We found them to be young and pretty. Lucie introduced me as a Venetian, and they were beside themselves with joy to have someone to whom they could talk. I found out directly that they came from Padua, not Venice, as they spoke the Paduan dialect, which I knew very well. I told them so, and they confessed it was the truth. I asked the name of their uncle, but they said they could not tell me.
"We can get on without knowing," said Rigerboos, catching hold of the one he liked best. Lucie brought in some ham, oysters, a pie, and a good many bottles of wine, and then left us.
I was not in the humour for wantonness, but Rigerboos was disposed to be merry; his sweetheart was at first inclined to be prudish on his taking liberties with her, but as I began to follow his example the ladies relaxed their severity; we went first to one and then the other, and before long they were both in the state of Eve before she used the fig-leaf.
After passing an hour in these lascivious combats we gave each of the girls four ducats, paid for the provisions we had consumed, and sent six Louis to Lucie. We then left them, I going to bed cross with myself for having engaged in such brutal pleasures.
Next morning I awoke late and in a bad humour, partly from the debauch of the night before (for profligacy depresses as well as degrades the mind) and partly from the thought that I had neglected Esther, who had unquestionably been grieved by my absence. I felt that I must hasten to reassure her, feeling certain that I should find some excuses to make, and that they would be well received. I rang for Le Duc, put on my dressing-gown, and sent him for my coffee. He had scarcely left the room when the door opened and I saw Perine and the fellow named Wiedan, whom I had seen at Piccolomini's, and who styled himself a friend of St. Germain. I was sitting on my bed, putting on my stockings. My apartments consisted of three fine rooms, but they were at the back of the house, and all the noise I could have made would not have been heard. The bell was on the other side of the room; Le Duc would be gone fully ten minutes, and I was in imminent danger of being assassinated without the possibility of self-defence.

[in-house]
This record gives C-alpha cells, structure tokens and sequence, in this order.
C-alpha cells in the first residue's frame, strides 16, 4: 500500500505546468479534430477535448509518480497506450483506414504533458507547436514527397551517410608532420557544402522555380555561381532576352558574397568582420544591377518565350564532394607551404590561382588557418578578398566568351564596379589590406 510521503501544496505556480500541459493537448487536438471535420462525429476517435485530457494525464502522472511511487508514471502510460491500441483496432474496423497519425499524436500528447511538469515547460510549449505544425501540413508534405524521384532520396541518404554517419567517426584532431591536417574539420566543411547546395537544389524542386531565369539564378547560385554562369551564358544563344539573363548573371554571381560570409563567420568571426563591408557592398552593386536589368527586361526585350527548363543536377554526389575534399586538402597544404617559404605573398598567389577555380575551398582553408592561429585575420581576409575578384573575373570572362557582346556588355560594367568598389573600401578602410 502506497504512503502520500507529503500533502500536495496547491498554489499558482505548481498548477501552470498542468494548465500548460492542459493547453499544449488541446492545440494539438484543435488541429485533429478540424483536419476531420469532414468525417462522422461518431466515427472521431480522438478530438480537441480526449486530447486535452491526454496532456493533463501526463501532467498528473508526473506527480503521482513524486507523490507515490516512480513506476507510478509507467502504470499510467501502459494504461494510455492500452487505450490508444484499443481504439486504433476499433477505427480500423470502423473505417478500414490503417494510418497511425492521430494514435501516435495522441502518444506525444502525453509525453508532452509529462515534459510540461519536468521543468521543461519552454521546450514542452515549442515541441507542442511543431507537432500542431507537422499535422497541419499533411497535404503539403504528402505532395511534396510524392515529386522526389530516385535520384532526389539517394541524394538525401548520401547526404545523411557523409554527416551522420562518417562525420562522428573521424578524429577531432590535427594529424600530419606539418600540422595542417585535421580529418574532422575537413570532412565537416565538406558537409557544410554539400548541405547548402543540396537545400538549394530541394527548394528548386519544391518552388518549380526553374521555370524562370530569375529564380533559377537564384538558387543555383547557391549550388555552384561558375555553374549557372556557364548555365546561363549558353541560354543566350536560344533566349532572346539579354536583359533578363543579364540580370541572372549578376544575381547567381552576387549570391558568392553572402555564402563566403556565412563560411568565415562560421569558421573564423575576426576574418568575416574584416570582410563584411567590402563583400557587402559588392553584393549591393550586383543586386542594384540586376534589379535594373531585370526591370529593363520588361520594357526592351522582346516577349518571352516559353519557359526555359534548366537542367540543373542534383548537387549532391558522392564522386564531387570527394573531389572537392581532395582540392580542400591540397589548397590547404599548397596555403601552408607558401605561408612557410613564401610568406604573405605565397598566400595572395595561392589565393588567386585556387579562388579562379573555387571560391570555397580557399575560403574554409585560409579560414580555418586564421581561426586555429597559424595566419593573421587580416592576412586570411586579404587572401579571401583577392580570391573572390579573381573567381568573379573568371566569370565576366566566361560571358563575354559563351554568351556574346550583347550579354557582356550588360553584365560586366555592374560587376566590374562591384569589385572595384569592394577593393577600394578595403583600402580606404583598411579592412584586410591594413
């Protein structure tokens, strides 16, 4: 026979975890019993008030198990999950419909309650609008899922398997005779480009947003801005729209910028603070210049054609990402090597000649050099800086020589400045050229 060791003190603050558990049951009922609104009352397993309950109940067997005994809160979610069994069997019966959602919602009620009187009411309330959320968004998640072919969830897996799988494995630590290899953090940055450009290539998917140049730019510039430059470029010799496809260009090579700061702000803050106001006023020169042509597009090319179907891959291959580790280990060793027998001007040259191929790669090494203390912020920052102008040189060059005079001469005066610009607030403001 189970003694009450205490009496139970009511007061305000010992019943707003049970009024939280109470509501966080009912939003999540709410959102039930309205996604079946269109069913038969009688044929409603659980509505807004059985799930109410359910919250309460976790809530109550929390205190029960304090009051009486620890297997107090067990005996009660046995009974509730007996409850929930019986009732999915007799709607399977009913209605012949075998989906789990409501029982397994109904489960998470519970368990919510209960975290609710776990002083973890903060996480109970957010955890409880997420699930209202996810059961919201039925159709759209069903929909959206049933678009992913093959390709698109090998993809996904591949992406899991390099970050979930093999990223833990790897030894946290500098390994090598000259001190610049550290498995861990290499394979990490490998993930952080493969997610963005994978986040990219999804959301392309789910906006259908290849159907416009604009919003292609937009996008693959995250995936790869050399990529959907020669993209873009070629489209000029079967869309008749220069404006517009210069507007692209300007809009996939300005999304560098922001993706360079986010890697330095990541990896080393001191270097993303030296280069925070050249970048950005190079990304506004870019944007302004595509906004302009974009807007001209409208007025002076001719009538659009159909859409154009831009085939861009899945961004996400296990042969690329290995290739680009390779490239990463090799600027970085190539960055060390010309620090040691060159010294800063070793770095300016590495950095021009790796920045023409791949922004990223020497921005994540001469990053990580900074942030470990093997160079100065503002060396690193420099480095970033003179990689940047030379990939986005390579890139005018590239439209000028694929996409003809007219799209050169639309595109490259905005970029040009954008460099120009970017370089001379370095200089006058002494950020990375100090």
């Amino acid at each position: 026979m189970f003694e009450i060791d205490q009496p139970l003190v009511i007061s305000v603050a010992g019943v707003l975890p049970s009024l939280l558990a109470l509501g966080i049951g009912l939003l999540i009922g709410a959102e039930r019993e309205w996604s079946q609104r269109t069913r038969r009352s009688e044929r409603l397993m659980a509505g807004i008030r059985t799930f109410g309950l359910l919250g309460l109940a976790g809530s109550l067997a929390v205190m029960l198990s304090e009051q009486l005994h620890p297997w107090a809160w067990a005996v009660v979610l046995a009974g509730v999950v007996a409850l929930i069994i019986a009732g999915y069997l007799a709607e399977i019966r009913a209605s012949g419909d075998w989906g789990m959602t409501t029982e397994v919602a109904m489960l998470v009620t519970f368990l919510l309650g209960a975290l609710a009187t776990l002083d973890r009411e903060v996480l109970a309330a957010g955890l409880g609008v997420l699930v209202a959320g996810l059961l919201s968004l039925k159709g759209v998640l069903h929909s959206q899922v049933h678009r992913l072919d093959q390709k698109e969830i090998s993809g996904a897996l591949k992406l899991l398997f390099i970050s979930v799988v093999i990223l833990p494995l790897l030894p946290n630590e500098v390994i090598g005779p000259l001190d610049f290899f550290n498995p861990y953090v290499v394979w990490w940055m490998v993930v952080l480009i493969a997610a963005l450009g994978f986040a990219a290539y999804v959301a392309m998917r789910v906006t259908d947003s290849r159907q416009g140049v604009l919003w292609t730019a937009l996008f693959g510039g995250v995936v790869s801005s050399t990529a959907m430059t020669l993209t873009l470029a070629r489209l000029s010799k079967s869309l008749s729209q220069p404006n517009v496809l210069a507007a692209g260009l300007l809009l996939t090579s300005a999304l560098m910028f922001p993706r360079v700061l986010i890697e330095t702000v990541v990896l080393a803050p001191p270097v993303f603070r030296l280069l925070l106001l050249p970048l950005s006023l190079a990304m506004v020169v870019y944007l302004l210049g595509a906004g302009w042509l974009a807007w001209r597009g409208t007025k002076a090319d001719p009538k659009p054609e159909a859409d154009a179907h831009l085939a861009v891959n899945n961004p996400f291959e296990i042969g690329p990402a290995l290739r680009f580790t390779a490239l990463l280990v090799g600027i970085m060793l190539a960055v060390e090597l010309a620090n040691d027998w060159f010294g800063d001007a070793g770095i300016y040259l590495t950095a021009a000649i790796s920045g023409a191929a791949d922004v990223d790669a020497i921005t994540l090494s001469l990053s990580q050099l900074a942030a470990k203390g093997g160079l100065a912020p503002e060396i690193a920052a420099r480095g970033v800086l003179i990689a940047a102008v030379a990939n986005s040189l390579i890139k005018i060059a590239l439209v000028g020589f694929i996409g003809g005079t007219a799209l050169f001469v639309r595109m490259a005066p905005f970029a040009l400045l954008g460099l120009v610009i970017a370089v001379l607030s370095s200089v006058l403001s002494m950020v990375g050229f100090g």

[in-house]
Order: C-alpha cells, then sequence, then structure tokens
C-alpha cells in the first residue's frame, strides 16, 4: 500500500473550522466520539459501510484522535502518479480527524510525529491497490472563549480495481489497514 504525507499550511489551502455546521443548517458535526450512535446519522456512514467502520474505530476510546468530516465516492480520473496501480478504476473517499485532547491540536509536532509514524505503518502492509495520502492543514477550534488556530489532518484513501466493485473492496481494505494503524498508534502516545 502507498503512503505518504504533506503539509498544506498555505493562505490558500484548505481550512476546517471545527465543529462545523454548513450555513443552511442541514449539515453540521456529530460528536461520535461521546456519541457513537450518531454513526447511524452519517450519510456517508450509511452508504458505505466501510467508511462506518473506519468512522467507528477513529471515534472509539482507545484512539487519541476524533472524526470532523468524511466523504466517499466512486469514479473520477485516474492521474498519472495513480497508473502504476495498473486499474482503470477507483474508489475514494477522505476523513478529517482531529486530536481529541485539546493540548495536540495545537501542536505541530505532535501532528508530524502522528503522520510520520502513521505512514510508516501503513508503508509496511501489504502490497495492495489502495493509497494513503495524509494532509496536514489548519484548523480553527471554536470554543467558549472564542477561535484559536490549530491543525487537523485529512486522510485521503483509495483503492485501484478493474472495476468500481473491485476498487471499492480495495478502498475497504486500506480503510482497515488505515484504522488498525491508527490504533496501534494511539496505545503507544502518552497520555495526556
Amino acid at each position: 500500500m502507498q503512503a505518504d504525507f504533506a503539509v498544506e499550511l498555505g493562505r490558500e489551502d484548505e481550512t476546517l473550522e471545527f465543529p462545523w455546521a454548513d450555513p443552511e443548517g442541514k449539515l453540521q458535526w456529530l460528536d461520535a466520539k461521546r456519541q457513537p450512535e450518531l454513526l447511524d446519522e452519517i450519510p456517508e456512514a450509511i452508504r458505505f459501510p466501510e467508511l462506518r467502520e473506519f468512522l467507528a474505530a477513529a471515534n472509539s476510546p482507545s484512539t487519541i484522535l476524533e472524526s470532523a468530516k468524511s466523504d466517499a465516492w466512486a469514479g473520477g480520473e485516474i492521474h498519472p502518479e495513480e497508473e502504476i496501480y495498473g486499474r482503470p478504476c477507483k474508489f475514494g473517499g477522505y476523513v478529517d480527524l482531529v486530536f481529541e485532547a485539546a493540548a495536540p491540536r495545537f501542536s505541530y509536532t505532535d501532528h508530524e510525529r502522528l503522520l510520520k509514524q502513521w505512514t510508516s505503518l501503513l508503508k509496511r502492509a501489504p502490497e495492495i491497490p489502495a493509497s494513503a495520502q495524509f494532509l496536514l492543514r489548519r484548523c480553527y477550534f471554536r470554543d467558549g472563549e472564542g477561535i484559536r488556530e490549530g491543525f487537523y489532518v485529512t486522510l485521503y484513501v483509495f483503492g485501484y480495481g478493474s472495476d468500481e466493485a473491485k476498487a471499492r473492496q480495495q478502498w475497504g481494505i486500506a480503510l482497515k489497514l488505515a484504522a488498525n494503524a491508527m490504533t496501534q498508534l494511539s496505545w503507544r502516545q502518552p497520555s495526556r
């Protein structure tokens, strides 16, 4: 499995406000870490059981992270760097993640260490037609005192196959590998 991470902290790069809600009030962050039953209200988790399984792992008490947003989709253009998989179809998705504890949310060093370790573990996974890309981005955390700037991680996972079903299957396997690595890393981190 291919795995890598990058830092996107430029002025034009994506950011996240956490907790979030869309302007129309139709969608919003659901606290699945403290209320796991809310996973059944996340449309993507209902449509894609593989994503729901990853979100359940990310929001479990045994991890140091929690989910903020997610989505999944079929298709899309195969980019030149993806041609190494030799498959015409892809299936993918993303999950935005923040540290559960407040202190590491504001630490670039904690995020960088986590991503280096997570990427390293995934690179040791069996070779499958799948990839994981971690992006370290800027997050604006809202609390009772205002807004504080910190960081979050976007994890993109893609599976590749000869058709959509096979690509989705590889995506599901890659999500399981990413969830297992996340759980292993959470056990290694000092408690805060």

The above thoughts flashed through my head with lightning speed, and all that I could do was to keep calm and say,
"Well, gentlemen, what can I do for you?" Wiedan took upon himself to answer me.
"Count Piccolomini has found himself forced to declare that he received the forged bill from us, in order that he may escape from the difficult position in which your denunciation placed him. He has warned us that he is going to do so, and we must escape forthwith if we want to avoid prosecution. We have not a penny; we are desperate men."
"Well, gentlemen, what have I to do with that?"
"Give us four hundred florins immediately; we do not want more, but we must have that much, and now. If you refuse we will take to flight with everything of yours that we can lay our hands on; and our arguments are these."
With this, each man drew a pistol from his pocket and aimed it at my head.
"You need not have recourse to violence," said I, "it can only be fatal to you. Stay, here are a hundred ducats more than you asked. Begone, and I wish you a pleasant journey, but I would not be here when my servant comes back if I were you."
Wiedan took the roll of money with a trembling hand and put it in his pocket without examining it; but Perine came up, and praising my noble generosity, would have put his arms around my neck and kissed me. I repulsed him, but without rudeness, and they went their ways, leaving me very glad to have rid myself of them at so cheap a rate.
As soon as I was out of this snare I rang my bell, not to have them followed but that I might get dressed as quickly as possible. I did not say a word to Le Duc about what had happened, I was silent even to my landlord; and, after I had sent my Spaniard to M. d'O to excuse my dining there that day, I went to the chief of police, but had to wait two hours before I could see him.